Safety of the elder comes first.
Watching out for her assets comes second, but it still ranks.

If Mom still has all her faculties, you may have difficulty removing her from her home--even for an extended "vacation", if she understands you might be trying to move her outta there due to grandson & his woman. It will require all your most conciliatory communication skills to do something like that....& you may not want to move her in with you--you may want to just honestly take her on a vacation--something pleasant.

You need to learn if there is any legal arrangement allowing grandson to stay in her house. Is he helping her, or just free-loading because he can't find work and pay for his own shelter?

Is his woman there in some useful capacity? IF so, her parole officer needs to know--if she is outside her parole area, or, if she is doing work or residing in ways that violates the terms of her parole, THAT is a problem for her.
...and could get her yanked outta there faster.

It's common for parolees to have a tough time finding housing they can afford, or that allows them to live there. She may have had relationship with grandson for some time, to be able to move into grandmas' house that easily.
Which brings some question onto grandson's motives/actions.

OTH....he may be OK---many friends & family still love their jailbirds, and can't bear to force them to make their own way in the world....tough many families cannot bear to do that; it usually results in helping offenders keep repeating, unless and until they learn how to make their own way honestly.
But her living with another elder?
That is just tooooo tempting since she already was charged with that in past.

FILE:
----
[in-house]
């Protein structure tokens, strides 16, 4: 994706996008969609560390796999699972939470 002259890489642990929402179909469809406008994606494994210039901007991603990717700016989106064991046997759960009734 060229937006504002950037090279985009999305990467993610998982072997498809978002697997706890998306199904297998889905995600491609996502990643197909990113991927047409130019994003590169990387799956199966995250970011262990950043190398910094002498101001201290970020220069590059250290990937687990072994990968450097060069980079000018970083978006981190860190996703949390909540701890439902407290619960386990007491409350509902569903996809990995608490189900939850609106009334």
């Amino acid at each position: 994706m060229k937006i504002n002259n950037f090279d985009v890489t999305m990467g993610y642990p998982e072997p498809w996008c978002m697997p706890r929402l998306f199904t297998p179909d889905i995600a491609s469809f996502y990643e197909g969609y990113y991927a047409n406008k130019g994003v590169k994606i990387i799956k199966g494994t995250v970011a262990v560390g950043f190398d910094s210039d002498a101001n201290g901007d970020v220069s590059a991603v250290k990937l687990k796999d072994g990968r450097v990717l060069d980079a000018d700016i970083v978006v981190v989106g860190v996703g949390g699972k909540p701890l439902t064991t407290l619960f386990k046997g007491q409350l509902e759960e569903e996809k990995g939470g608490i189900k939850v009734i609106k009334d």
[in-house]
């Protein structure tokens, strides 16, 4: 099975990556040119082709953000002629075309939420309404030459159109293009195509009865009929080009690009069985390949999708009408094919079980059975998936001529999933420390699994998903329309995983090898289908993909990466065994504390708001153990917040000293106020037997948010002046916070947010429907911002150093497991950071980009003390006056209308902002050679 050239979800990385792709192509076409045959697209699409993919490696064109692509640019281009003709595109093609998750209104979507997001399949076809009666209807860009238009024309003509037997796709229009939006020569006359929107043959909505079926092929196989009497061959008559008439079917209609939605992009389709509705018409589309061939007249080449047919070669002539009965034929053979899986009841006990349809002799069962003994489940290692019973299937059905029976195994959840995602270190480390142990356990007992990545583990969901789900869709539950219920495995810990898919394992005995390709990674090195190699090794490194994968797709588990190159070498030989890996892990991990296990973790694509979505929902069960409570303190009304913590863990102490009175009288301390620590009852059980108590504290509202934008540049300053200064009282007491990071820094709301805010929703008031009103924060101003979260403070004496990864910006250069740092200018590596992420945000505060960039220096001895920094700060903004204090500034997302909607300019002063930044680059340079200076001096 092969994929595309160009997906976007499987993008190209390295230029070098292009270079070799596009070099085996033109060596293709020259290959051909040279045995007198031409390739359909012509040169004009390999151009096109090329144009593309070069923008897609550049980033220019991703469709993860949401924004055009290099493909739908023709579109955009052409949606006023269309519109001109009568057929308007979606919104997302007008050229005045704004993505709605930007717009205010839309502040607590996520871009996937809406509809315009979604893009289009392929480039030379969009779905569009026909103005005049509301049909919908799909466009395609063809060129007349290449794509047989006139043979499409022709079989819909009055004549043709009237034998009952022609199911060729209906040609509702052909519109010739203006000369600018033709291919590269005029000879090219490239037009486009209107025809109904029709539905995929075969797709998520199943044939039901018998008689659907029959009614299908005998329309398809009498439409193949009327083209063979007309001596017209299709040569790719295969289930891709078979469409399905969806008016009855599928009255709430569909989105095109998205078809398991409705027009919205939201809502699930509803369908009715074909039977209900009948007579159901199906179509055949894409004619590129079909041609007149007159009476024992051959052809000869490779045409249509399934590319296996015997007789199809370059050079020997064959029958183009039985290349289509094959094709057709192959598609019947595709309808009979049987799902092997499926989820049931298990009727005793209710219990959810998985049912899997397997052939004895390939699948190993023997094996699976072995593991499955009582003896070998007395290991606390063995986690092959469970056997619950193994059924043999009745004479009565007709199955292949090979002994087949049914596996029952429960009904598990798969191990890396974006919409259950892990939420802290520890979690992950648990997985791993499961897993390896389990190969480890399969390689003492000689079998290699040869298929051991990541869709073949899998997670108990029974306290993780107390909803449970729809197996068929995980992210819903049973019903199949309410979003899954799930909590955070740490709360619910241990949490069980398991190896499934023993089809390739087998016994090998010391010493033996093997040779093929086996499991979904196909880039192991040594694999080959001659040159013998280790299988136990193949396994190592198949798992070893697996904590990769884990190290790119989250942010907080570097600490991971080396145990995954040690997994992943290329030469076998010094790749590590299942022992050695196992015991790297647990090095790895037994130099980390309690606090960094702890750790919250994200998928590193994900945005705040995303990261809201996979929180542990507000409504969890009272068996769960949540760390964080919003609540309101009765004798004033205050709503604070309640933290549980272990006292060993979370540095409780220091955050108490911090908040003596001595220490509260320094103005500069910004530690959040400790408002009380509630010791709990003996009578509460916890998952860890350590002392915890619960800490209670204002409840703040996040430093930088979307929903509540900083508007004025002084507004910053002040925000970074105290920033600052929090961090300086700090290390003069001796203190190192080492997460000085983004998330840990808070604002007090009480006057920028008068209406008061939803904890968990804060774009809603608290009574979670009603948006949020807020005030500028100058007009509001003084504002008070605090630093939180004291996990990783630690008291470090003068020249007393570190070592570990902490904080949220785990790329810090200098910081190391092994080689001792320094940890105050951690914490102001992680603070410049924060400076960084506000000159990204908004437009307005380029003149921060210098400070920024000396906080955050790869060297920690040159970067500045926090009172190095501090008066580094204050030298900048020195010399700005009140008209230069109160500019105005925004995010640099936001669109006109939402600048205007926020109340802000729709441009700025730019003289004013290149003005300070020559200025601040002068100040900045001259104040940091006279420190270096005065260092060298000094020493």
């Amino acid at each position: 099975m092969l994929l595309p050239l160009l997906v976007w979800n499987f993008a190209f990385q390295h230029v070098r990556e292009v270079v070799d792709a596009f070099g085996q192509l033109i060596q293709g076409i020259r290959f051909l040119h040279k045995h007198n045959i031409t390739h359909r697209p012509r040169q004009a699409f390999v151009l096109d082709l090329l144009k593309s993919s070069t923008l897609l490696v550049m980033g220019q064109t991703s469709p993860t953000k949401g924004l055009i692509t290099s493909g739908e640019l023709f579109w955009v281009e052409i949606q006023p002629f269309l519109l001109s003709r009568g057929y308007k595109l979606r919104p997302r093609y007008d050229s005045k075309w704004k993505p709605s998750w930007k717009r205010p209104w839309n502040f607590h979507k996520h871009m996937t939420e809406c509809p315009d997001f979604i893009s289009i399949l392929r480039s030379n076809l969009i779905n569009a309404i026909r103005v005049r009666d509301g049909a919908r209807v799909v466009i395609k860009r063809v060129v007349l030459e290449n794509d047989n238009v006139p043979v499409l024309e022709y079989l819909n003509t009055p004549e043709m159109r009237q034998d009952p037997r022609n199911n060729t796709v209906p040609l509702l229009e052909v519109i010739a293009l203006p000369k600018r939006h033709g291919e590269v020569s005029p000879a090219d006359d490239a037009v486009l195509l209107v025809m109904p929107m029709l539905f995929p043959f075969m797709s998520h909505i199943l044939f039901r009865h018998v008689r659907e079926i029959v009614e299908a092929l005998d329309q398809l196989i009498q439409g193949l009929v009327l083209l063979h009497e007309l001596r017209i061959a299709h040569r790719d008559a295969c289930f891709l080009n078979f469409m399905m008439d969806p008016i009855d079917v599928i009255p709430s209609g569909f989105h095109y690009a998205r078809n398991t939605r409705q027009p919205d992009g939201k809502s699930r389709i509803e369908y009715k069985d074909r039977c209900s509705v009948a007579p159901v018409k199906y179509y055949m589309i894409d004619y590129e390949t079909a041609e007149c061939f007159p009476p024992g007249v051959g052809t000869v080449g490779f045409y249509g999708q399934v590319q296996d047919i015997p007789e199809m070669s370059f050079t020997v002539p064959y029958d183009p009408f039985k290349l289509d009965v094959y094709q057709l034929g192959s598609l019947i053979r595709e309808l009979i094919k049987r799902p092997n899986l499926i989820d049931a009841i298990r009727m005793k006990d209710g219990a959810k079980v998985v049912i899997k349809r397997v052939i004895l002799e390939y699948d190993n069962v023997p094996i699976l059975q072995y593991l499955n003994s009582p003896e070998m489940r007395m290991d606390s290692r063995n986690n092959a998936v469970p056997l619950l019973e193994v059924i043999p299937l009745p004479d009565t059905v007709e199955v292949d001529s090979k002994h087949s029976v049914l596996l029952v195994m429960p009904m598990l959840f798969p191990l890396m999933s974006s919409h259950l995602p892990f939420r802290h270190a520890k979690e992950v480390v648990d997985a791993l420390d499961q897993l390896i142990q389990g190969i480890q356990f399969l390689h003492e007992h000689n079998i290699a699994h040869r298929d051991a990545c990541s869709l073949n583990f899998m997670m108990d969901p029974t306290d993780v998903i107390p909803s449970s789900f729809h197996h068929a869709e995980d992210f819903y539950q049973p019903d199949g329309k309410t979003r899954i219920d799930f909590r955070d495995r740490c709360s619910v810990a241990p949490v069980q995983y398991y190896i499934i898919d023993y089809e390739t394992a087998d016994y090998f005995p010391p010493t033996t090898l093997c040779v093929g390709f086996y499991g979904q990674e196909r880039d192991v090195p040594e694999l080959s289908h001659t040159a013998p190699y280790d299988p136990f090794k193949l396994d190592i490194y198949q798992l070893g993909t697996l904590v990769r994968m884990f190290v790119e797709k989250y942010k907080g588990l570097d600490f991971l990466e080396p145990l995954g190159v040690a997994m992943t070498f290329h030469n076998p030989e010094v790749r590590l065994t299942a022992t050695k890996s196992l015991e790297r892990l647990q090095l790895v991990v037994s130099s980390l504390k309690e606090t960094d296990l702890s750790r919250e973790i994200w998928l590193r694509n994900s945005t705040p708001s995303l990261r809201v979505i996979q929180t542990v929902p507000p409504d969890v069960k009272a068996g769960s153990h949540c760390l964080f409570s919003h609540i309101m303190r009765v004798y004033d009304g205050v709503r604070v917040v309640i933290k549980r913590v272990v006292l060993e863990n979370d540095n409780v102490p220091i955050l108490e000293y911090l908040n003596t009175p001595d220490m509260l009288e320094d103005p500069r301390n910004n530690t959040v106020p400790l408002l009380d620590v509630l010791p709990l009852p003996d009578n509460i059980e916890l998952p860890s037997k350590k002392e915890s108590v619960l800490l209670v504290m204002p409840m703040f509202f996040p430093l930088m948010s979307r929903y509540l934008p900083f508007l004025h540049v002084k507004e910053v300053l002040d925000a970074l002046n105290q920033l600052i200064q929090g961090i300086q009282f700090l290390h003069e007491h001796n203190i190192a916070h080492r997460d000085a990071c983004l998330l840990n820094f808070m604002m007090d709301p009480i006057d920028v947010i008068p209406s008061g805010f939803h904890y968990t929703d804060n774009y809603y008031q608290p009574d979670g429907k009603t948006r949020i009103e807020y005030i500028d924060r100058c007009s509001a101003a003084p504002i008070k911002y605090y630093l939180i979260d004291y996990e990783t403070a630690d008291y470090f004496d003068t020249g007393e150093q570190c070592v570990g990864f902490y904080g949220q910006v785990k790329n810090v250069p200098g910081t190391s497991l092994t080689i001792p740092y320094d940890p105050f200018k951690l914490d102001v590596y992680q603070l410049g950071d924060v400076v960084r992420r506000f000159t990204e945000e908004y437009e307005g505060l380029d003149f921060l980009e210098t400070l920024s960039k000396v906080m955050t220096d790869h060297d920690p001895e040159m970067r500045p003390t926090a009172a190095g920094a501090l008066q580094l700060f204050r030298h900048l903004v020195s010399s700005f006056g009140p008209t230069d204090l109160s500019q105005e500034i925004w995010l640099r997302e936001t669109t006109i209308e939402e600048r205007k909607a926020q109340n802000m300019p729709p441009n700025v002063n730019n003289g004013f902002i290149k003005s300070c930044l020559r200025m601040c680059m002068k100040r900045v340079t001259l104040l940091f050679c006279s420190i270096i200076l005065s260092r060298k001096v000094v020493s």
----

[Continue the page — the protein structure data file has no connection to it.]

=Document everything.
=Keep up with her local police, to make sure they keep repeating well-checks, and writing up what they find.
=Contact that woman's parole officer and/or their local police to get them on it.
=If Mom is still classed as being competent, but is having some glitches in her reasoning and such, document those, and perhaps approach her Doctor, to see what can be done from there, explaining what is going on.
=Once some well-checks have been done, contact APS &/or Social Services, to report what is happening.
=Keep on it.
=Keep visiting, and keep things as friendly as possible, to prevent them getting nasty as a pre-emptive move against you.

Good luck!
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Go to the police, if like our experience you get ZERO help, immediately, immediately, immediately, get a court order to oust him. Do not tally, learn from our appalling experience.
Otherwise, you will find trouble at every turn.
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Actually, you can havae the locks changed--who is taking care of your mom while the hip heals? Loans/financial exploitation=elder abuse. Also, the lady has no right to change locks on your mother's residence (something additional to report)..what is her reason for doing so? Docment from this day forward date/time/ to elder abuse agencies with bullet points of your concerns and evidence (can you present documentation about loans?) Will your mother cooperate with you or side with the lady?
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Who owns the house/title? check into that and all financials/will?burial/trust/name of MIL attorney etc
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Get POA for financial at least and protect MIL's assets --once the $$ is gone it is gone so preventative measures are needed. You might have to go into town and have this done with MIL with you--it might be hard to do from a distance
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Who has the POA? If it is the 42 yr old grandson, I think he will be influenced by his new love interest. Was the grandson a caregiver or living off the 97 yr old grandmother? Will he put his grandmother's needs ahead of his own.

If he wants to live with or marry this individual, they are both of legal age so her moving her stuff in the home would happen. The criminal record, how extensive or not it is --would be my big concern.

If you fear for the 97 yr olds safety, you could take her with you or move her somewhere like the NH or ALF. If the home is sold to cover the cost the couple would need to move on with their lives as another address.